With Russia’s understanding and America’s blessing, Turkish forces began a military incursion into northeastern Syria in an assault on the Kurdish Democratic Party forces (People’s Protection Units or YPG). The United States promised to train and equip the YPG’s nearly 30,000 fighters so they could confront the terrorist Islamic State gangs and protect their efforts. Yet Turkey’s Recep Tayyip Erdogan rejected this agreement because he found it to be a grave threat to Turkish national security. Months ago, he rebelled against the American ally by attacking Afrin, which is run and controlled by the Kurds.

Today, Turkey has established complete control over the region Tel Abyad without America lifting a finger. Instead, America is swallowing Turkey’s incursions, and appears to be withdrawing its forces, angering not just the Kurdish leadership, but the U.S. Republican Party itself!

This isn’t the first time that the Americans have abandoned their allies. It has happened again and again. This is why former Egyptian President Hosni Mubarak said, idiomatically, that anyone who covers himself with an American quilt sleeps naked. That is truly an accurate statement! Trump does not heed Kurdish cries or fear Republicans who accuse him of betrayal. He decided to give Erdogan the green light during a phone call, and it appears that Trump has some regrets about his unilateral decision following an outcry from Democrats and Republicans alike. Therefore, he has begun to threaten the Turkish economy.

The Turkish economy is a fast growing up-and-comer, and some of the largest refineries in the world are moving to Turkey. This worries the West, in general, and the Americans specifically. The issue is that Turkey is flaunting its strength and working to make the Europeans envious after Europe refused to admit Turkey into the European Union. Political pressure on Turkey’s political orientation, particularly on the issue of consolidating relationships with the devout Muslim population, has changed and taken the form of economic pressure and threats.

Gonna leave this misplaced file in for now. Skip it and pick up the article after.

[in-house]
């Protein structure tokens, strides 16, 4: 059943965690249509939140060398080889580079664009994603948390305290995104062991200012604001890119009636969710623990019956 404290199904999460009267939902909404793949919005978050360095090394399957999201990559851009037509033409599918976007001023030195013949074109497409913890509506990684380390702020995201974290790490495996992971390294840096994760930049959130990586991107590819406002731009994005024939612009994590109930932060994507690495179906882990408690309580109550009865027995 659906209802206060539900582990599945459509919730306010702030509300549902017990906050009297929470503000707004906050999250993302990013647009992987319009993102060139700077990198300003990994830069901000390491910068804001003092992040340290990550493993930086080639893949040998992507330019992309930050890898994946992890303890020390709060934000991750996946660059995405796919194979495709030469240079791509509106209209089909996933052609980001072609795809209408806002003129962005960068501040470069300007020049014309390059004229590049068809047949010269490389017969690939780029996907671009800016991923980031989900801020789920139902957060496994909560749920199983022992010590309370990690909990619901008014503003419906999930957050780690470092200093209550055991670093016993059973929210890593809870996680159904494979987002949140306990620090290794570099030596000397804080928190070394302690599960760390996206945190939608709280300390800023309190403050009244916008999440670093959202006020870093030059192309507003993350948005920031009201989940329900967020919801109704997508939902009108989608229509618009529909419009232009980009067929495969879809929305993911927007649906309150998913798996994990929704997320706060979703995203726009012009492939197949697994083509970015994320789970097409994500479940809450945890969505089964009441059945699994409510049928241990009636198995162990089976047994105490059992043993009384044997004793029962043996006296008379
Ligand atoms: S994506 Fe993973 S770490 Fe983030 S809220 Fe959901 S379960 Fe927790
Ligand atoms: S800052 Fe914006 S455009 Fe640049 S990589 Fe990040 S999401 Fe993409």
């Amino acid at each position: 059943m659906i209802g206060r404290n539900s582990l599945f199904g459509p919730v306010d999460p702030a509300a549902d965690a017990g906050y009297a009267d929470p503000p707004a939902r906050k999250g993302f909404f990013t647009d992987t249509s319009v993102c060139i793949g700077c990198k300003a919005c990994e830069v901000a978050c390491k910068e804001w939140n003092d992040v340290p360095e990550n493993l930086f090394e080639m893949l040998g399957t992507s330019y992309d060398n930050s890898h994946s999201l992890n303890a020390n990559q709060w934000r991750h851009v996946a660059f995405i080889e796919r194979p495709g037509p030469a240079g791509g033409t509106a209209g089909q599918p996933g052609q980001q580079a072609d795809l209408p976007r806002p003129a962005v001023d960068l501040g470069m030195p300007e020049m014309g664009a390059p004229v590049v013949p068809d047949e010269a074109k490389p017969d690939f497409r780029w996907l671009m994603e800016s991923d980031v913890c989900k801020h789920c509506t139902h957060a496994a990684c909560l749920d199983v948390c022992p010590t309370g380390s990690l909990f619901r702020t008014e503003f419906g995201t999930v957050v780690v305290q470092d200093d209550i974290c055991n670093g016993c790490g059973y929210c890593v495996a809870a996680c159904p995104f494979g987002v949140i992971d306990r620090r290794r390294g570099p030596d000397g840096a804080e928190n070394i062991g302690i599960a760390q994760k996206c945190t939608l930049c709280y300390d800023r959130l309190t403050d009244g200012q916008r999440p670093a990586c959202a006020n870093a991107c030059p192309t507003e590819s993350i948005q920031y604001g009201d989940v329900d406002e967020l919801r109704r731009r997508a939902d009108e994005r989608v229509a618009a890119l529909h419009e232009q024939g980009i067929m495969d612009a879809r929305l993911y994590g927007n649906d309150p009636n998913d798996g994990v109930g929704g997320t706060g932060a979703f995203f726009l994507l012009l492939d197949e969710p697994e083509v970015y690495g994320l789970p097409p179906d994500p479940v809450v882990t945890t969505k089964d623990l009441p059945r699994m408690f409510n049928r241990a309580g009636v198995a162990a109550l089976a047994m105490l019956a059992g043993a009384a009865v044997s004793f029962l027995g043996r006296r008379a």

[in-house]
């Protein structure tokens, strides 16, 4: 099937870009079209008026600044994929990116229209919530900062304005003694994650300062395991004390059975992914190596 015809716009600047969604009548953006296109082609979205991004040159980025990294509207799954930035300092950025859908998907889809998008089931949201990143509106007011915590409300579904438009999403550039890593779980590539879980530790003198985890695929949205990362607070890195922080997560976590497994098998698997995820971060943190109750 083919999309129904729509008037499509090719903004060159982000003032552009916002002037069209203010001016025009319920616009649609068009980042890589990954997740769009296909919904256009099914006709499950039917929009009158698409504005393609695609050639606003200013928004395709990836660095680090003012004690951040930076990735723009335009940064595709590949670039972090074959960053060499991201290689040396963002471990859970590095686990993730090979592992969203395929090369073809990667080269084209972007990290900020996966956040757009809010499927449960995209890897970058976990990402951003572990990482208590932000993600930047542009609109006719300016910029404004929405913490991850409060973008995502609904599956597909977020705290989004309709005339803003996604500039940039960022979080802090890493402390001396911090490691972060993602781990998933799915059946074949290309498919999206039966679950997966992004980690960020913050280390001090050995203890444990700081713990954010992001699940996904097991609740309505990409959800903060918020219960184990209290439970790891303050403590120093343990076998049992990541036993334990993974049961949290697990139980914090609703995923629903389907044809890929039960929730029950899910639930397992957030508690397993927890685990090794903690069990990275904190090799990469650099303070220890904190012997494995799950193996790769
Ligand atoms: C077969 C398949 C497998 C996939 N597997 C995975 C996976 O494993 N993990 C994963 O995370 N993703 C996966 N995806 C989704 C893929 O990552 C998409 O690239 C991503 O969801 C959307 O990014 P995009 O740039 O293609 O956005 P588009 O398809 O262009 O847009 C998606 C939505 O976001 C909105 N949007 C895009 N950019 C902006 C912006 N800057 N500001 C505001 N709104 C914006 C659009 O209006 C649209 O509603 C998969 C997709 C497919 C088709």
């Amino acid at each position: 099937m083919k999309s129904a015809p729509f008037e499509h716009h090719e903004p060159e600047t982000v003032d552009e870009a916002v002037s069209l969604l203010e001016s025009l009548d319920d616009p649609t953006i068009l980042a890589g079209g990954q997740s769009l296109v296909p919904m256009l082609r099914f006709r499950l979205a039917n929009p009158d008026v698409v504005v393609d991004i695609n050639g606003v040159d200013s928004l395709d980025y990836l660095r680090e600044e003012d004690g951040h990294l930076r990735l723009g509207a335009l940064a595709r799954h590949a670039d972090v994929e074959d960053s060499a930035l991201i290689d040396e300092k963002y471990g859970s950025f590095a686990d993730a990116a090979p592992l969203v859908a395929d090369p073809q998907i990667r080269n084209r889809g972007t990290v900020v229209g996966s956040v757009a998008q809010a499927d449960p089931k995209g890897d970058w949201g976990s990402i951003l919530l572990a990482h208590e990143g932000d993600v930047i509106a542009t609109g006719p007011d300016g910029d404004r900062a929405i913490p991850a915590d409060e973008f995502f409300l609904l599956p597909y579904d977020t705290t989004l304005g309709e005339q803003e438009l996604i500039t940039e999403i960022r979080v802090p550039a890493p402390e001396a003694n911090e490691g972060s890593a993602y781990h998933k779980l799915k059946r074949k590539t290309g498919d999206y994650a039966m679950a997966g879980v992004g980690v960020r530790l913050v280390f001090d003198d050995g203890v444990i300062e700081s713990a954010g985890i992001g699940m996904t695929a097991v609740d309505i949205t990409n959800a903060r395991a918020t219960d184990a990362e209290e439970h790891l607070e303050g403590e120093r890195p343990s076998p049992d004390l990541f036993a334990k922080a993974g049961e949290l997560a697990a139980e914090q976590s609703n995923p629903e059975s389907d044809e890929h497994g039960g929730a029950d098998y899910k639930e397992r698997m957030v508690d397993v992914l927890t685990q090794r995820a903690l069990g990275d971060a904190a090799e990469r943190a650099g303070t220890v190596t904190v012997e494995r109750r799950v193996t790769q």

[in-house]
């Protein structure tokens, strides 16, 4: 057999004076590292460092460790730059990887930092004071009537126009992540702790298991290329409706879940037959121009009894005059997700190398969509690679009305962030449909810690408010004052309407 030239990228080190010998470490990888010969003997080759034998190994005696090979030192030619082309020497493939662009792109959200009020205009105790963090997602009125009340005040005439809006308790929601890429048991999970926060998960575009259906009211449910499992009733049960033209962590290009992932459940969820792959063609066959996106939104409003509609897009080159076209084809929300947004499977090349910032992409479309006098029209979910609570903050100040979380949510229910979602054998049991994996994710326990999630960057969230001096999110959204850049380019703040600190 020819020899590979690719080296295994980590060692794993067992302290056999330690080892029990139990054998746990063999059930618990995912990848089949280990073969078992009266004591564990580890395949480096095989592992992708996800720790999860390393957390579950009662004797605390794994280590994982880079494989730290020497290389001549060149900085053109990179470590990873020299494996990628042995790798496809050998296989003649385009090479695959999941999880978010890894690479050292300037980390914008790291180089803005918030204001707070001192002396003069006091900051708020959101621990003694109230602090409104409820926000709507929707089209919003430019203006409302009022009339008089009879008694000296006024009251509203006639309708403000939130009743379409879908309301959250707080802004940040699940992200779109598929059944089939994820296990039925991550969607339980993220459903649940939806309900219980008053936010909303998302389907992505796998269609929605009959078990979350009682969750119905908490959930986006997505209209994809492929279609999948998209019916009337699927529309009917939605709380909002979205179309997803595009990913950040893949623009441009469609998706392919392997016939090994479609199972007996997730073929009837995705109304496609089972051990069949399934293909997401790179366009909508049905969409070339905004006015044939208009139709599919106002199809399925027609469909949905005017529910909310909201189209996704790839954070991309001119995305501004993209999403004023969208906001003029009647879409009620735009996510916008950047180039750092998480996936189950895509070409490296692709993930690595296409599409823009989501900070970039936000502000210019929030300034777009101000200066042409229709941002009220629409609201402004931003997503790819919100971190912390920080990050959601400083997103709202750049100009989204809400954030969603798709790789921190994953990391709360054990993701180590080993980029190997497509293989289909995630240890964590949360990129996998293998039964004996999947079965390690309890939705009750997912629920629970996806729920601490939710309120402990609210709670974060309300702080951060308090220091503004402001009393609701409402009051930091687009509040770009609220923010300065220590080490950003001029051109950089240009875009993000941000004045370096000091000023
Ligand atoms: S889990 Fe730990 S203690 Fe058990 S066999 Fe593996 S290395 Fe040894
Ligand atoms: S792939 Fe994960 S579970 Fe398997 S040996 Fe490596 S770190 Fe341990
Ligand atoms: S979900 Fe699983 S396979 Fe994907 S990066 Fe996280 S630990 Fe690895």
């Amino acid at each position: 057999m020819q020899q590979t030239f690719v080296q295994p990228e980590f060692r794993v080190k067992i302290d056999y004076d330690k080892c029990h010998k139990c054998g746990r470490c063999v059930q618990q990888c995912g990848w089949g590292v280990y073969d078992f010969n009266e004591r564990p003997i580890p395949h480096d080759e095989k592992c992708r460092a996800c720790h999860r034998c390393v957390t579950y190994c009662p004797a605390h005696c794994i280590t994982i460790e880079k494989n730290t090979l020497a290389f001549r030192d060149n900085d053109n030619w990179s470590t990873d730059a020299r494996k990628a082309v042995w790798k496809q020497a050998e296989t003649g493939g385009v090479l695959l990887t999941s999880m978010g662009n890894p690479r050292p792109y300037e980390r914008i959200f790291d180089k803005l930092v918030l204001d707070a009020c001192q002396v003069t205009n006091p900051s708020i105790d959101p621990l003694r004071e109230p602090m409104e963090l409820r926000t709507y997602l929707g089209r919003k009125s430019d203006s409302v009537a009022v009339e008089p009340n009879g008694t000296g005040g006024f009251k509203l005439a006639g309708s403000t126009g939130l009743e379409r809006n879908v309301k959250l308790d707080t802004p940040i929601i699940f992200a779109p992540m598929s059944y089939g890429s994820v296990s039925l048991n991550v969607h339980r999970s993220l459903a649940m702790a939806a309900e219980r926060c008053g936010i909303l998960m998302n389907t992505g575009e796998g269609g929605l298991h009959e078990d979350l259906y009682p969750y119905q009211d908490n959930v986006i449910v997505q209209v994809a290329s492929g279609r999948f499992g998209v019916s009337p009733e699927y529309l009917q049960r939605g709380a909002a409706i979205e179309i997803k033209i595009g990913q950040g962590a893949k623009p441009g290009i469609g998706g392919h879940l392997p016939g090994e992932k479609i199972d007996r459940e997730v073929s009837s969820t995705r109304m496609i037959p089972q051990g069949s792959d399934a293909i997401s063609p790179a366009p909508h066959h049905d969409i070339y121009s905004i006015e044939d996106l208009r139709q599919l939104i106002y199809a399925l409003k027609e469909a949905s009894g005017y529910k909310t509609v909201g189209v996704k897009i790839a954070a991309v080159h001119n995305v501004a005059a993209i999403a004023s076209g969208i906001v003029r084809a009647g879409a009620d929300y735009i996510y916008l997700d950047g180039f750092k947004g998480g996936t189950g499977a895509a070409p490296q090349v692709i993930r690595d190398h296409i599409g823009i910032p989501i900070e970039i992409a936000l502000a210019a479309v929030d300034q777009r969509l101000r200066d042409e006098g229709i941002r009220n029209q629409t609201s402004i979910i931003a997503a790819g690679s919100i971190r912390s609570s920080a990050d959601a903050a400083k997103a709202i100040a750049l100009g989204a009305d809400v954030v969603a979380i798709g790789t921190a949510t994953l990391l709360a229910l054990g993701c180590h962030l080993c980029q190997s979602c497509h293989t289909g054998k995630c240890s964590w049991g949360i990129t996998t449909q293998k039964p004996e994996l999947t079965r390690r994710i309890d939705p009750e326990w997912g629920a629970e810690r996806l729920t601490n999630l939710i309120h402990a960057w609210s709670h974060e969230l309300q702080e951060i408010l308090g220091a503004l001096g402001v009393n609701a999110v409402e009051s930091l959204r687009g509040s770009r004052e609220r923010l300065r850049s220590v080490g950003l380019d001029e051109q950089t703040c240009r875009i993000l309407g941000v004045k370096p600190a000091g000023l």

The story of the political disagreement between Turkey and its Western allies goes back to the fallout from the failed military coup of July 2016. Each day since then, the Turkish economy has lost a bit of its vitality and much of its ability to grow as a result of Western pressure. Diminishing foreign oil reserves and a decline in the level of foreign investments in Turkey have led to a contraction in the economy. For the last four years, the economy has endured a cycle of financial volatility, sparking a period of political uncertainty. To add insult to injury, the unemployment rate has increased to 15% while inflation has risen to 17%.

The deteriorating relationship between Turkey and the Trump administration with its recent use of economic pressure caused the lira to lose 30% of its value against the dollar last year. The serious U.S.-Turkish disagreements contributed to the acceleration of U.S. economic and political pressure against “Sultan” President Erdogan. Over the last two years, these pressures have led to political setbacks, including Erdogan’s loss of the Istanbul municipality, the development of numerous fractures within his Justice and Development Party, and the loosening of Erdogan’s grip on his party, which allowed some of its leadership to leave and join the opposition and slander his decisions. All of these setbacks were accompanied by the worrisome deterioration in value of the Turkish lira.